2 Going back to your existing contacts and getting in touch with them again. This could be local corporate partners, organisations that you have had relationships with before or previous volunteers. Start communicating that you are open for business and that you need people to support you. Write out a template that you can email and personalise

3 Be clear with your ask. What do you need right now to get you through this period. You may have to balance recruiting volunteers who have specialist skills against volunteers who have time. What is the greatest need in your shop? For the short term, you may just need to recruit someone who is able to staff the front door of the shop to manage customer numbers. Is it essential for you to recruit a specialist book volunteer now? Plan out what are the essential roles to recruit for. 

4 Flexible volunteering / short term. Being flexible in your offer is really attractive to potential volunteers. Some people might have a few weeks or more left until they are off furlough. Can you advertise that you are able to take on people on a short term basis so that they are able to make a contribution. This could be four shifts in total, but it could mean the difference between opening and closing the shop. Can you offer micro volunteering roles? Do volunteers have to come into the shop? Are you able to create virtual volunteering opportunities that people are able to complete at home? 

5 Researching what are the places that are open in your local community. Supermarkets might be the only places that are busy. Communities are reopening differently, therefore knowing what’s happening where you are is key. If locals are just going food shopping, can you contact Tesco, Sainsbury’s, Aldi,  etc to see if they are willing to let you advertise roles? Can you drop some materials off for their staff to share?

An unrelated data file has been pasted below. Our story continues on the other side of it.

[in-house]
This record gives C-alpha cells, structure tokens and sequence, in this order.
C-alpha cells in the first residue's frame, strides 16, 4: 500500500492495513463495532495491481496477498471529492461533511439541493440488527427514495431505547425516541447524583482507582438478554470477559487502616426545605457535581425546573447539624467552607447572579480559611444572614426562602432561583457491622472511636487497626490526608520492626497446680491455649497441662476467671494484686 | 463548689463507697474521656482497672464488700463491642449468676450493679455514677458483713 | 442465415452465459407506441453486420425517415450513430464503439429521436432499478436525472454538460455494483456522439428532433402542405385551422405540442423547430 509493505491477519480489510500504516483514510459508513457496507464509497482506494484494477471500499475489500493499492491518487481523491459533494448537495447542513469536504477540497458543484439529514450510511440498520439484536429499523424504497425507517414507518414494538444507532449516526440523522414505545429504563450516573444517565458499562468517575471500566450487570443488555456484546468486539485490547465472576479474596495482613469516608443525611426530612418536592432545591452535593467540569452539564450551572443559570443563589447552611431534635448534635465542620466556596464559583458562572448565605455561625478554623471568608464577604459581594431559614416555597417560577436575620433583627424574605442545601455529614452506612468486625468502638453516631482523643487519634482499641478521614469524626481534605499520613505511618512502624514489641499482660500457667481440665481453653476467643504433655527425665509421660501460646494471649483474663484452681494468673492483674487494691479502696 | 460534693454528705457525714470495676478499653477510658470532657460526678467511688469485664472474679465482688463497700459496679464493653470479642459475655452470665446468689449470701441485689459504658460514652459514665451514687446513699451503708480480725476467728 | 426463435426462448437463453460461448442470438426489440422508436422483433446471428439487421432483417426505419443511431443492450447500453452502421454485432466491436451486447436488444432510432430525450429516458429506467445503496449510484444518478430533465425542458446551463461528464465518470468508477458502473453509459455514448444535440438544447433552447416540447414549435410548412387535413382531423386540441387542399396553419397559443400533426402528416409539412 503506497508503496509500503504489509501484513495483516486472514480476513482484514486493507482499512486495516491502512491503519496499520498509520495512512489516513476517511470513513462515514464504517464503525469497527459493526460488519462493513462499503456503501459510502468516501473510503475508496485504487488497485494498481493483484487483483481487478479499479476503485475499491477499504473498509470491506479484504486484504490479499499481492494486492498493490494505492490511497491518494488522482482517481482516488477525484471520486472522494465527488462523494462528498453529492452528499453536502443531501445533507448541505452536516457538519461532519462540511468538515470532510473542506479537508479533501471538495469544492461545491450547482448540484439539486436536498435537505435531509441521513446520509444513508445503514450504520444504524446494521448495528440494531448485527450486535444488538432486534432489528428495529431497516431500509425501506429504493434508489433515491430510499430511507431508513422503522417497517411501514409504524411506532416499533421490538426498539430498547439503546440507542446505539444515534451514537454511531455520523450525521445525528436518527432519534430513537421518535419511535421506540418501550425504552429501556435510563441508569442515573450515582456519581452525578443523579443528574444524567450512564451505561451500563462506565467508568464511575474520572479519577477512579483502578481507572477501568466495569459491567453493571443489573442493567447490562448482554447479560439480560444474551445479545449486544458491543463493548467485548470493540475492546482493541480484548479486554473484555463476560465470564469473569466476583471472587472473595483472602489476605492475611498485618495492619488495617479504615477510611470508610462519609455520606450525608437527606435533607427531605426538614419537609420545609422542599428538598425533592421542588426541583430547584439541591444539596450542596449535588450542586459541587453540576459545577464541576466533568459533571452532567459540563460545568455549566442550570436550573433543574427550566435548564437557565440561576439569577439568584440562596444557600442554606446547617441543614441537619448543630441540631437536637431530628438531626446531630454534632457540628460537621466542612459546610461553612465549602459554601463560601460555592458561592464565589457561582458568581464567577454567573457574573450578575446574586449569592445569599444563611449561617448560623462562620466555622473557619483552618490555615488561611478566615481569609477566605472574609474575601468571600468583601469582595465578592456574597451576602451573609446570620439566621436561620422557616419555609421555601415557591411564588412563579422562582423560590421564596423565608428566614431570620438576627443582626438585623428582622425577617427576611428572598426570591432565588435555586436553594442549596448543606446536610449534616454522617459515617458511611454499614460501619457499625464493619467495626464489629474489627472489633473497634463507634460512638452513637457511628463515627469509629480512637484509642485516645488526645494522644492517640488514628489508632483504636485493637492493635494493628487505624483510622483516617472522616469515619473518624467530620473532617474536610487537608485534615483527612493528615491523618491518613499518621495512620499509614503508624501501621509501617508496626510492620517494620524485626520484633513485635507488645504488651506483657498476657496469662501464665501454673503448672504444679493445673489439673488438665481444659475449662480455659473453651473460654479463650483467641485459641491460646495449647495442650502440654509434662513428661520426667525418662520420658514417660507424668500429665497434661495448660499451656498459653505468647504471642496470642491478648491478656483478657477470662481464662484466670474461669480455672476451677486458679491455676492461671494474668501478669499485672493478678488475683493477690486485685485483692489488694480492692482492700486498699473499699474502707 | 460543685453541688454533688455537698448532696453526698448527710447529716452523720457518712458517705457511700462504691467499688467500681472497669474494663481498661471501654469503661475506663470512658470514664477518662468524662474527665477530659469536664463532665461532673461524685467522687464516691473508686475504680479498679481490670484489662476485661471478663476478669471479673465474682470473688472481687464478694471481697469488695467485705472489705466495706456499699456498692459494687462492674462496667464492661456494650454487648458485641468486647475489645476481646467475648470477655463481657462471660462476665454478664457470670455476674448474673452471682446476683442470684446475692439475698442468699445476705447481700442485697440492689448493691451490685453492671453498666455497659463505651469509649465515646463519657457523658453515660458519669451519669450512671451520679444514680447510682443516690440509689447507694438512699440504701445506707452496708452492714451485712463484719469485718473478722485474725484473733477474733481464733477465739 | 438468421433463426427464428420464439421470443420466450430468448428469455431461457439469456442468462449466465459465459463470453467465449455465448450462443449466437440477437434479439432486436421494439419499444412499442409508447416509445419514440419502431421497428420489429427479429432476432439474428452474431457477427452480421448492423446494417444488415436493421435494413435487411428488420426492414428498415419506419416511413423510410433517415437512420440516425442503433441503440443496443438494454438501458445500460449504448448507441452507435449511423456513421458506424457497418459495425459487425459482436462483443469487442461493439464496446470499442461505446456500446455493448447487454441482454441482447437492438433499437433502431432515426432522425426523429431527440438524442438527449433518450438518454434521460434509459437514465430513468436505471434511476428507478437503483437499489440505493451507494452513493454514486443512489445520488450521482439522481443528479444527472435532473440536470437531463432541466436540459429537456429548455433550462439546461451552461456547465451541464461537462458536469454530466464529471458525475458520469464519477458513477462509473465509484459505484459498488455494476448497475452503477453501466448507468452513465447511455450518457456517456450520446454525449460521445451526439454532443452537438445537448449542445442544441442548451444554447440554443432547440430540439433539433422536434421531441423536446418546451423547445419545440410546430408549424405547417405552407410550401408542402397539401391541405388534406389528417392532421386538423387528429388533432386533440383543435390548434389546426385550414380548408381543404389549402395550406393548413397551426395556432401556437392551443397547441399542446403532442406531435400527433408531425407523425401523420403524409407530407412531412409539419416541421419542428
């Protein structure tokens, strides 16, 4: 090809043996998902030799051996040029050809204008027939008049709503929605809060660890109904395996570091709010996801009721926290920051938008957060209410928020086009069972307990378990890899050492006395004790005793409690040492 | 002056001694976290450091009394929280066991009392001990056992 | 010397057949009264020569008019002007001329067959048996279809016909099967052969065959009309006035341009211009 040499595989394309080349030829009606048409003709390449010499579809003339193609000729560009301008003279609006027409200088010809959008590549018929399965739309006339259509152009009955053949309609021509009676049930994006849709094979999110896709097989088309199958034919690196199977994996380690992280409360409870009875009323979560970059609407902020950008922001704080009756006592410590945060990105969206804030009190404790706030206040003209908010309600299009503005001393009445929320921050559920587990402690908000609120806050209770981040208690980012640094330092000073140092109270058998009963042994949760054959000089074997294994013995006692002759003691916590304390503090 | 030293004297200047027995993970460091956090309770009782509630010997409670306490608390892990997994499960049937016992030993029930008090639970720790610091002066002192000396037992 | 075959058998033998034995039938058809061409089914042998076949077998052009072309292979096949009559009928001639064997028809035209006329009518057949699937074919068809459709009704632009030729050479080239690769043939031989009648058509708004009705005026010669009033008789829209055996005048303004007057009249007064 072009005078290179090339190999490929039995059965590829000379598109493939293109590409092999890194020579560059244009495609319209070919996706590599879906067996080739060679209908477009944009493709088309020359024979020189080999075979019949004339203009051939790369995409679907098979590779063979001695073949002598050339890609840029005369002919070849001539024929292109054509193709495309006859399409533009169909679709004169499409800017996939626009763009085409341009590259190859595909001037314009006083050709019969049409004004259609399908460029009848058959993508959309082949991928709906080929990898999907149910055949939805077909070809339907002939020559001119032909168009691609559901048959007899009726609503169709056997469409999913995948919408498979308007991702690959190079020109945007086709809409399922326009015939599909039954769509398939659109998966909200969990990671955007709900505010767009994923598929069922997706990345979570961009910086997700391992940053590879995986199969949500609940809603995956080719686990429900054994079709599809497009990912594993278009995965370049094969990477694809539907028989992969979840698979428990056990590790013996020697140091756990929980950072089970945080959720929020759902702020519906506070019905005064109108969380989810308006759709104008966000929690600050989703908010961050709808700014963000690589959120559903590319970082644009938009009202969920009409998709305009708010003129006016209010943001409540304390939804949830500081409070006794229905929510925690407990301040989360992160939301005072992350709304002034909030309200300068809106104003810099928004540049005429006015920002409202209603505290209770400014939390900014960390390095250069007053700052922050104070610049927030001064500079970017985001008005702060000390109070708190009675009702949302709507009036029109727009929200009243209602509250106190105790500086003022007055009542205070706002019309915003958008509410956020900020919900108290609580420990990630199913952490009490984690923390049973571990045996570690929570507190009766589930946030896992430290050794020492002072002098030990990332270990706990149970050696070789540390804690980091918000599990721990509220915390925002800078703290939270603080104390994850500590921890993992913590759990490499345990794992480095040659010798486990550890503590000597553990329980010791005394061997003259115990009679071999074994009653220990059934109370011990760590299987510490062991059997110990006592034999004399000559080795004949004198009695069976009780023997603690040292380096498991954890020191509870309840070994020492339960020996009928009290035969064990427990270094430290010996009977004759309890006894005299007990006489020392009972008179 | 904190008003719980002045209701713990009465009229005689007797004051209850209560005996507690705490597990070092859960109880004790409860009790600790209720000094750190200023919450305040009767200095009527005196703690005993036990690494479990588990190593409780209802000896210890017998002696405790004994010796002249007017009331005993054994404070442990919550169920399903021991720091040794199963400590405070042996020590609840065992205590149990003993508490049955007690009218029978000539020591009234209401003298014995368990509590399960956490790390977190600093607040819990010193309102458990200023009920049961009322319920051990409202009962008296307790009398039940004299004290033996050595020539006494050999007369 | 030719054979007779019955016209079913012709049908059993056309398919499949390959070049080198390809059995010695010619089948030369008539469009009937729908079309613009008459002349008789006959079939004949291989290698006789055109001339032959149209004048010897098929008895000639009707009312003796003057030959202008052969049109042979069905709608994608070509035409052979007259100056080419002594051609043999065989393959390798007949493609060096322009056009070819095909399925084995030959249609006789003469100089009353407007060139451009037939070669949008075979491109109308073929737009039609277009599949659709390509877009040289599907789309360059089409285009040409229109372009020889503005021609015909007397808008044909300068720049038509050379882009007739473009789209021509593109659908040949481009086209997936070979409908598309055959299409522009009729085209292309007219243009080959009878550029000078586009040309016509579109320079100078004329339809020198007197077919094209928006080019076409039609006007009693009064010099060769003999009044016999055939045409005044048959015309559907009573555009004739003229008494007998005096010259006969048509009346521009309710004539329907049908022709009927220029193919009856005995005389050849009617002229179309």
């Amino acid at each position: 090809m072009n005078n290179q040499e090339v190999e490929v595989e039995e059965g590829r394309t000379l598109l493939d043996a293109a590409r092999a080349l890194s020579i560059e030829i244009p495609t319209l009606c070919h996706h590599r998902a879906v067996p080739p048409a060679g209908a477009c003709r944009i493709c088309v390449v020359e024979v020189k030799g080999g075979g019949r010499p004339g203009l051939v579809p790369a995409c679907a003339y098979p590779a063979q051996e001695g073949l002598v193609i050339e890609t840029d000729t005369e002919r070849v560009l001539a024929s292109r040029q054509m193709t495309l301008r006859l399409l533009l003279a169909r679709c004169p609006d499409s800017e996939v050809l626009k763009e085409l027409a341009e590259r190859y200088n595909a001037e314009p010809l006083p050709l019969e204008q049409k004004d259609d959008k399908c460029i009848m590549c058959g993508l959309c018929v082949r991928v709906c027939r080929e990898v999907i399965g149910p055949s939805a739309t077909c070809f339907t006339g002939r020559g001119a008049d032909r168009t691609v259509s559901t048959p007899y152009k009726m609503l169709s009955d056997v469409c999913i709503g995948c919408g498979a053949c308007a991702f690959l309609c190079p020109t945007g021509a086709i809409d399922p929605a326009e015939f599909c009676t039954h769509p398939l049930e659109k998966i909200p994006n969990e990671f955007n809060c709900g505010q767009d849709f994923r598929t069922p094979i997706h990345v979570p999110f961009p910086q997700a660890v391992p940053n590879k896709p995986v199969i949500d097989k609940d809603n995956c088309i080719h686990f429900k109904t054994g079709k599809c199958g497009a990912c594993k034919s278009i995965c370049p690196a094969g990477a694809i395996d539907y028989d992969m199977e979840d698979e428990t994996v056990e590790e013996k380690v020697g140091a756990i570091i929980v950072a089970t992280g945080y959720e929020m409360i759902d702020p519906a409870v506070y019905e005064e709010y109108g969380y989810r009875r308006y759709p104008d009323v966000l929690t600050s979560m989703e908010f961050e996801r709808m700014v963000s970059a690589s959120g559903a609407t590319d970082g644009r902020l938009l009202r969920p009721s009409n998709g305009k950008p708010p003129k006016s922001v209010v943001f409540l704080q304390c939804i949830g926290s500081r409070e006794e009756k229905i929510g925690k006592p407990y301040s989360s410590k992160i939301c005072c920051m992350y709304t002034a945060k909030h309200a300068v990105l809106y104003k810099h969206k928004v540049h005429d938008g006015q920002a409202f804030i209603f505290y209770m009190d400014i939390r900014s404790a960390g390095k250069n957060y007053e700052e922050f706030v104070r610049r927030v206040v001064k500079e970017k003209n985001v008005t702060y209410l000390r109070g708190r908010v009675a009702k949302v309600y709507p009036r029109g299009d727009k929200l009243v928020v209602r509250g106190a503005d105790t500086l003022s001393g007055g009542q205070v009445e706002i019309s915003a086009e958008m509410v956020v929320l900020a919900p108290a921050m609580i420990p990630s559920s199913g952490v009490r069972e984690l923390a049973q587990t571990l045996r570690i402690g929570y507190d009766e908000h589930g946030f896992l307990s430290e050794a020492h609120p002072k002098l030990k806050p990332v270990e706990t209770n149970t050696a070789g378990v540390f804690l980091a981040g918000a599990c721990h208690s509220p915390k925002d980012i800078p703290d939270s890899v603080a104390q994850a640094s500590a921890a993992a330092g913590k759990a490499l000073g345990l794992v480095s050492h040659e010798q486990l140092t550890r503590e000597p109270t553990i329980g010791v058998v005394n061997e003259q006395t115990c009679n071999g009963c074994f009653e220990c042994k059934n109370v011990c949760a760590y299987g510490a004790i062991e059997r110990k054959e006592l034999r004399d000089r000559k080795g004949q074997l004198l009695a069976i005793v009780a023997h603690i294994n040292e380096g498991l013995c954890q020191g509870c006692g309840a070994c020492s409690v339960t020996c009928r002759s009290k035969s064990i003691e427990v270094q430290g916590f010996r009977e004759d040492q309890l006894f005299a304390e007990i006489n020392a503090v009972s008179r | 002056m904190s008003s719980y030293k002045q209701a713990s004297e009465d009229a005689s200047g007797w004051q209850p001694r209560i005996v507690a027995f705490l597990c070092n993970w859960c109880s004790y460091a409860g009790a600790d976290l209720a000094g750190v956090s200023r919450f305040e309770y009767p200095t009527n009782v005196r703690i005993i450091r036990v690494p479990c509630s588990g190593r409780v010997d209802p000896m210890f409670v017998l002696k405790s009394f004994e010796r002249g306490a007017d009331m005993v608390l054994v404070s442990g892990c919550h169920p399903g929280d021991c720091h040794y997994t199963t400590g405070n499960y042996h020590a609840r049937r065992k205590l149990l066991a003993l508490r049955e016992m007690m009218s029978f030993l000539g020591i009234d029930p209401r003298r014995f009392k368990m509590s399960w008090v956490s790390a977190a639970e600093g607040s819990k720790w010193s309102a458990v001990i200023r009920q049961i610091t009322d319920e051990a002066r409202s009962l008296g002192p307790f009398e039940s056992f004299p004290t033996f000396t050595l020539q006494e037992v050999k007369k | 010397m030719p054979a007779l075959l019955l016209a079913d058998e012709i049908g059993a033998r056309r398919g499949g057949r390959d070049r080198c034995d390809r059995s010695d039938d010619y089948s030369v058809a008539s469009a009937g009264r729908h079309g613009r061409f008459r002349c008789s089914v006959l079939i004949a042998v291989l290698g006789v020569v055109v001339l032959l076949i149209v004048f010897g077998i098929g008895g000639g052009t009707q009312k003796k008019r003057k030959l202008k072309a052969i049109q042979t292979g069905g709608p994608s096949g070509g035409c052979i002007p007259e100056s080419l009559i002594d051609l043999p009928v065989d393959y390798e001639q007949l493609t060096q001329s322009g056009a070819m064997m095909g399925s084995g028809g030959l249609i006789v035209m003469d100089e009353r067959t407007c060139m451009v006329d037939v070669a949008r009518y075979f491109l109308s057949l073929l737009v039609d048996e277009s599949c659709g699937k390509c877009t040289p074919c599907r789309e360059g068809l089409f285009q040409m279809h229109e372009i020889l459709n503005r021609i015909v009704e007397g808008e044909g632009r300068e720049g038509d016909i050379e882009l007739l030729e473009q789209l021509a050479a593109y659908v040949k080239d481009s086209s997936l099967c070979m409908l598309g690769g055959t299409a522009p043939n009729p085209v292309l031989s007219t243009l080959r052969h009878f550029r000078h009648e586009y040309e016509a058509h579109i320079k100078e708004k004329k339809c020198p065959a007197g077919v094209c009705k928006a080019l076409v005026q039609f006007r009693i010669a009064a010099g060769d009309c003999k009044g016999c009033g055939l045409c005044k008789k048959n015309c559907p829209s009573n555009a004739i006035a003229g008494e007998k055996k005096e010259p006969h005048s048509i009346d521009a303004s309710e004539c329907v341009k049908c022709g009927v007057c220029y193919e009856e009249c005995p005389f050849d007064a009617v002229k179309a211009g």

6 Using digital advertising to your advantage. How can your existing team support you in spreading the word in your community digitally? Having a presence locally either through your social pages or being part of online community groups (e.g. resident Facebook groups) can further your reach and engagement. Have you set up your own social media accounts? With businesses having to adapt their offer and moving services online, how can you react to that? Local business networking meetings are still happening, but they’ve moved online. Can you join and talk about your shop and your offer? Are you able to talk to local businesses? 

Close-up Photography of Smartphone Icons

7 Are you able to review your processes to take on volunteers quicker? Some charities are adapting their processes during reopening to make it easier for new volunteers to join. This may be a temporary change and you must still make sure that you’re safe and legal in recruiting volunteers, but what can you do to speed up the process of them joining and making a contribution, e.g. getting references over the telephone instead of email/letter. Is this an opportunity to cut down on some on the internal bureaucracy?

8 Talk about the difference that volunteering is going to make to your beneficiaries. Volunteering isn’t always about gaining skills for your CV. We’ve seen the power of volunteering in bringing people together during the pandemic. For many, this could be their first time volunteering. How can you showcase the impact of what that person can do whilst they are volunteering for your shop?

9 Keeping it local. A report published by the New Local Government Network highlights the impact that local community groups or Mutual Aid Groups (MAGs) have had on communities during Covid-19. What the report demonstrates is how important the local community is in bringing people together and supporting each other. Making sure that your shop is part of that conversation within your local community is paramount. If you’re not part of your community, then you’re not going to be able to engage with your potential new volunteers.